Whatever you teach (or learn), you should look for the links, the more unexpected, the better. This post is the story of one of them, simple but lovely and strong.
I have a class with a group of adult students who never had a positive experience with mathematics (or as they would say, “they hate mathematics”), have very limited knowledge of mathematics, and yet, likely to work in nurseries and primary schools where they have to teach mathematics somehow or other. My aim is to help them not to hate mathematics (if not like it) and have some positive experience of doing mathematics. They refer to my aim as “great expectation” 🙂 But, last week something changed in them; something that made me so excited that the whole class burst into laughter.
Previously in the class we had worked on the idea of subitizing and the ways we might help children to do so conceptually. We had learned how the “shape” or “structure” of a group of objects could help us (children) to realize “how many they are without counting” (that is the essence of subitizing). For example, children should learn to see the number of dots in the following figure is five without counting.
Also, We had played with Mathlink Cubes to experience different shapes for numbers, and to discover similarities and differences between those shapes. In particular, we learned numbers 3, 6, and 10 can be represented by triangular-looking figures like the following.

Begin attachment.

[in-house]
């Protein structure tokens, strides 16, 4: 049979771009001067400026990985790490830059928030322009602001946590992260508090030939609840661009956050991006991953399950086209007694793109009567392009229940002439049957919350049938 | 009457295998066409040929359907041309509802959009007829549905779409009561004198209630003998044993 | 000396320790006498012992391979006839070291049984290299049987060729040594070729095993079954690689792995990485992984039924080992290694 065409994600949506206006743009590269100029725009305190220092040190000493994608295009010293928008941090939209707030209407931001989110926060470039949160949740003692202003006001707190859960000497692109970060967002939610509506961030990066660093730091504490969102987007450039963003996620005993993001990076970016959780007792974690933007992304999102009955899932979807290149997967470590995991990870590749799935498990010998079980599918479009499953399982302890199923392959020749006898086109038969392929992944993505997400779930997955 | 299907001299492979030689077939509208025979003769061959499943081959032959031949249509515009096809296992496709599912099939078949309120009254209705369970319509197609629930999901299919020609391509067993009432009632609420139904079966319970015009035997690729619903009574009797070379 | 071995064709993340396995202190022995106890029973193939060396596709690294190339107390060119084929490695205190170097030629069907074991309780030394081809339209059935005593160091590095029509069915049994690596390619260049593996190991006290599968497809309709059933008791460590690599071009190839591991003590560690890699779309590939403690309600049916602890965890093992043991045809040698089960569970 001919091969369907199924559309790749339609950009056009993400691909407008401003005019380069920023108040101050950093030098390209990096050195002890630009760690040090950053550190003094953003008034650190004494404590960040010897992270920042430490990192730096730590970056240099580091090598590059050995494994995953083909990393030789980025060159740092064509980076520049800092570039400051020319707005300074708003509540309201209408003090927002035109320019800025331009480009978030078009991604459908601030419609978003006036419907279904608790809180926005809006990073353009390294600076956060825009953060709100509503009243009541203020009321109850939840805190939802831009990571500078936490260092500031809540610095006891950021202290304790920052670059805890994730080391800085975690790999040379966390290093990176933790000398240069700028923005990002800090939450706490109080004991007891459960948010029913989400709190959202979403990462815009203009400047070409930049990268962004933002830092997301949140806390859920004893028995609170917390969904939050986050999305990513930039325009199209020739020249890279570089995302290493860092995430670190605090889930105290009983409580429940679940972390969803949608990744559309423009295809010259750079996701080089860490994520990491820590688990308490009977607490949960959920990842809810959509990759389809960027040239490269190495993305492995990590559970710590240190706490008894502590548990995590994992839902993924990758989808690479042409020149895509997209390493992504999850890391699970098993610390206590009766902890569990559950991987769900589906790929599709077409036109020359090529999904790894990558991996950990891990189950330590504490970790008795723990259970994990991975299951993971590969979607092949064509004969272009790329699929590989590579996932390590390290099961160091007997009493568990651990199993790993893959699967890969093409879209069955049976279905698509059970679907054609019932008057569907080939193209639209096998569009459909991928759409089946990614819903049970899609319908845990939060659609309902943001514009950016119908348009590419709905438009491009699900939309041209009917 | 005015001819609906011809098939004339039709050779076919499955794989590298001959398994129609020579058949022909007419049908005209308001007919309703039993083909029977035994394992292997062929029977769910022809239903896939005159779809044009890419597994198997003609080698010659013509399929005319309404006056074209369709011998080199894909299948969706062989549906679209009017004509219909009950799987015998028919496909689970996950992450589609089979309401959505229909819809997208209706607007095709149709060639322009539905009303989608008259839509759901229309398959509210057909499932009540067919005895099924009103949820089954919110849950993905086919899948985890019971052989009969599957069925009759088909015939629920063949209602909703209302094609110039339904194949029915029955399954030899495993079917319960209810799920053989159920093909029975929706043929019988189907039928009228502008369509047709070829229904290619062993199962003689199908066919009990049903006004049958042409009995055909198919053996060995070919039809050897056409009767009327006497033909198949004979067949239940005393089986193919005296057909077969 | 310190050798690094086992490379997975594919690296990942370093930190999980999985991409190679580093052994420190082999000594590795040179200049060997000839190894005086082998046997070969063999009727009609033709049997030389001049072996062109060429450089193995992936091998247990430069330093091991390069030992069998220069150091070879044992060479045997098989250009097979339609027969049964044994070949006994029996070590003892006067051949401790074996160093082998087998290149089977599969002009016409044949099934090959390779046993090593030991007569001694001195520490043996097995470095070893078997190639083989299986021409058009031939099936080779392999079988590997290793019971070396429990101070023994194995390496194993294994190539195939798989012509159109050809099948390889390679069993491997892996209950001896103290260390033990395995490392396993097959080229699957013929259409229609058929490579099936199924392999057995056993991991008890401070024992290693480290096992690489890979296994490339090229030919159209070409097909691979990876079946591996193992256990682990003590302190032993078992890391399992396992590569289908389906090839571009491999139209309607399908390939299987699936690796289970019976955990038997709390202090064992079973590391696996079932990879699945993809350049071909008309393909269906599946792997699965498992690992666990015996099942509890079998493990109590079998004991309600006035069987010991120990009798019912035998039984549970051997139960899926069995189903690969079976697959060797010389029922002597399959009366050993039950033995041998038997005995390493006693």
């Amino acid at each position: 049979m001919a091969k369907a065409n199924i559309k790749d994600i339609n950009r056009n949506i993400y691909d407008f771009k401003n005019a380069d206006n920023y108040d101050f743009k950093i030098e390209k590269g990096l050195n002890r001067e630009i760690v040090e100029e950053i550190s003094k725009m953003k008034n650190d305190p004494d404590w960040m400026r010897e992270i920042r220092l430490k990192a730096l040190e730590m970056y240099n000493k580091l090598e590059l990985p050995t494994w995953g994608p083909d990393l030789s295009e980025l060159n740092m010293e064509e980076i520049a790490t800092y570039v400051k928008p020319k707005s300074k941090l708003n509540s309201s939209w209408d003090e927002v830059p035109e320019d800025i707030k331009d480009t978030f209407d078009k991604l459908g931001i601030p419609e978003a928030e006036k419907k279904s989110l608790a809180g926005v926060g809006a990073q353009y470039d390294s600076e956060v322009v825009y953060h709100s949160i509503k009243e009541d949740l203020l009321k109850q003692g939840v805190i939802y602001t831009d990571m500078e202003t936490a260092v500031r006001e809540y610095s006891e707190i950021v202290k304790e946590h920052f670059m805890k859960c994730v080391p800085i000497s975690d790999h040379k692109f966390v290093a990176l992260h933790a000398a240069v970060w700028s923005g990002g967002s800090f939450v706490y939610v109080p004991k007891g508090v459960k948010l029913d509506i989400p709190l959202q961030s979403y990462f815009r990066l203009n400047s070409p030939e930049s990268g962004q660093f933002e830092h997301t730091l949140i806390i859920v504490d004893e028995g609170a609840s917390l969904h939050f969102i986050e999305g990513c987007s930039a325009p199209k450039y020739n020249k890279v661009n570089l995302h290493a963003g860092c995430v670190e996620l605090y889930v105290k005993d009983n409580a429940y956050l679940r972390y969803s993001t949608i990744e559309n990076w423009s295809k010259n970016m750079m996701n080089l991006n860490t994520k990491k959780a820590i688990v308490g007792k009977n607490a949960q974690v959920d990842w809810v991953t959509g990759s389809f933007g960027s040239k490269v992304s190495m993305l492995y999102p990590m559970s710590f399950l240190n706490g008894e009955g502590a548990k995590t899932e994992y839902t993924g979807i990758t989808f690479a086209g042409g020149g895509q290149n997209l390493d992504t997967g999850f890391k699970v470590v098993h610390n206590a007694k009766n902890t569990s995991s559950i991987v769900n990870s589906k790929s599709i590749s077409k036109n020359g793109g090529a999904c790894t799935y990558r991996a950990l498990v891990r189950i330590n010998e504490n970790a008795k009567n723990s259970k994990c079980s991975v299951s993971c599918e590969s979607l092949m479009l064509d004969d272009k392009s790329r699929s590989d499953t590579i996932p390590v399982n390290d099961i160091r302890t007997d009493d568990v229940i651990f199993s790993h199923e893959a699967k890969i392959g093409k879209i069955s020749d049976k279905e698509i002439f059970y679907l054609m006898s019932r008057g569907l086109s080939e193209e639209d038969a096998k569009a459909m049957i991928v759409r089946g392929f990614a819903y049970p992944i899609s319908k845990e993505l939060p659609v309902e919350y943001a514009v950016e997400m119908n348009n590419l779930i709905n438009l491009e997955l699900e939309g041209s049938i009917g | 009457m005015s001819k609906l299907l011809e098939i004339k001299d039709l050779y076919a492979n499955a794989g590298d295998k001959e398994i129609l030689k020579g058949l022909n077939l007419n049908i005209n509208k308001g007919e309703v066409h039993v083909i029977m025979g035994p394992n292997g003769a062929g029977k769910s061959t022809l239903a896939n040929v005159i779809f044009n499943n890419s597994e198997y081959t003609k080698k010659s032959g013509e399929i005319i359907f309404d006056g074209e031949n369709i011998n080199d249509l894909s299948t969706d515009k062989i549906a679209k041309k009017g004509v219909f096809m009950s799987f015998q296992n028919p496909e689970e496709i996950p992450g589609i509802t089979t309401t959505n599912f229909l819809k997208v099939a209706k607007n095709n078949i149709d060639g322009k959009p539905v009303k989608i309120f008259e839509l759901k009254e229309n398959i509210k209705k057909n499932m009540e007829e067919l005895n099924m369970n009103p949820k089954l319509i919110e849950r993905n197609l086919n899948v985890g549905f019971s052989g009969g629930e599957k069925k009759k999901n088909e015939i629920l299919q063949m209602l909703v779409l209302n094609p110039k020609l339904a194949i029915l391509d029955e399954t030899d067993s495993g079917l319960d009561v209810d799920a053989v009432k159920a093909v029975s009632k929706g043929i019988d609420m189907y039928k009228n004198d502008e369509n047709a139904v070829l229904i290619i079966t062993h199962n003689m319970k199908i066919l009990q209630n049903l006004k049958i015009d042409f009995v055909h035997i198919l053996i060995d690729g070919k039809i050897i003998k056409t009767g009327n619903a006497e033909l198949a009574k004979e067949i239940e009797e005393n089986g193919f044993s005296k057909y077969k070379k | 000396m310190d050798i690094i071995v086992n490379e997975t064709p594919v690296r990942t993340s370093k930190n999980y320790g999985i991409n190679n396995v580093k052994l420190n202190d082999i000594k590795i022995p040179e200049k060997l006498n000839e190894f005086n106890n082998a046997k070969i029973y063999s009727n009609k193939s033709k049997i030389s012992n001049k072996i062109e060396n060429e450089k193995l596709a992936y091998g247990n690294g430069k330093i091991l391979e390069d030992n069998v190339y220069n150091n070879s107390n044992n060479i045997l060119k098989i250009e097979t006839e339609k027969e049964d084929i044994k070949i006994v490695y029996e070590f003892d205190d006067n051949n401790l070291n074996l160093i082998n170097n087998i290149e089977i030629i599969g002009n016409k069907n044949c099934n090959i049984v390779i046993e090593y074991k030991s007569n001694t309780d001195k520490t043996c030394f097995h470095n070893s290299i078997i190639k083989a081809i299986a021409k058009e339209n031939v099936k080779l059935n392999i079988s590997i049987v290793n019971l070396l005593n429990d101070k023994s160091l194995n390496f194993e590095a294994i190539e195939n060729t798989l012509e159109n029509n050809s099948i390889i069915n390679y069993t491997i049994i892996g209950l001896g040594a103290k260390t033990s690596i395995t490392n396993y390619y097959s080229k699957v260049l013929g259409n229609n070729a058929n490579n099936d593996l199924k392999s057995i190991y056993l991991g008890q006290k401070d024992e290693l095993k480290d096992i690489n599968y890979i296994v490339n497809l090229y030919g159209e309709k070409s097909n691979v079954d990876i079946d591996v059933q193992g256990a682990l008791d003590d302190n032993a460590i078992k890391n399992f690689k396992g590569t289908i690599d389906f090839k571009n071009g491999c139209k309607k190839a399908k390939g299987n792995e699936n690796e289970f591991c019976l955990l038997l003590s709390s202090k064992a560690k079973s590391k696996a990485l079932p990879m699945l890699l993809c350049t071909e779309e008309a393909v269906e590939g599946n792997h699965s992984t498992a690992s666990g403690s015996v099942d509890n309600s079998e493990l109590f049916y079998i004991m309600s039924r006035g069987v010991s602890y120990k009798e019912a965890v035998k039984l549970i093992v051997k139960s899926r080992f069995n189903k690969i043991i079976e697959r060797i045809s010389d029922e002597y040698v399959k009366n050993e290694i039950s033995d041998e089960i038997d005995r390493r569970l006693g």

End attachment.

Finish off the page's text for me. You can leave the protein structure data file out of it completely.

So far, it was just the story of what the class knew before facing with this question:
In how many ways can we represent number two by using the fingers of one hand?
Here are two of them:
Using just one hand, there was no need to be that much systematics; somehow or the other we could find the answer. However, the problem became more difficult when we were allowed to use the fingers of both hands. Here, the unexpected link of the story appeared. It is amazing and worthy of being discovered if it is the first time that you are counting the twos of your fingers. Please try it before continuing reading.
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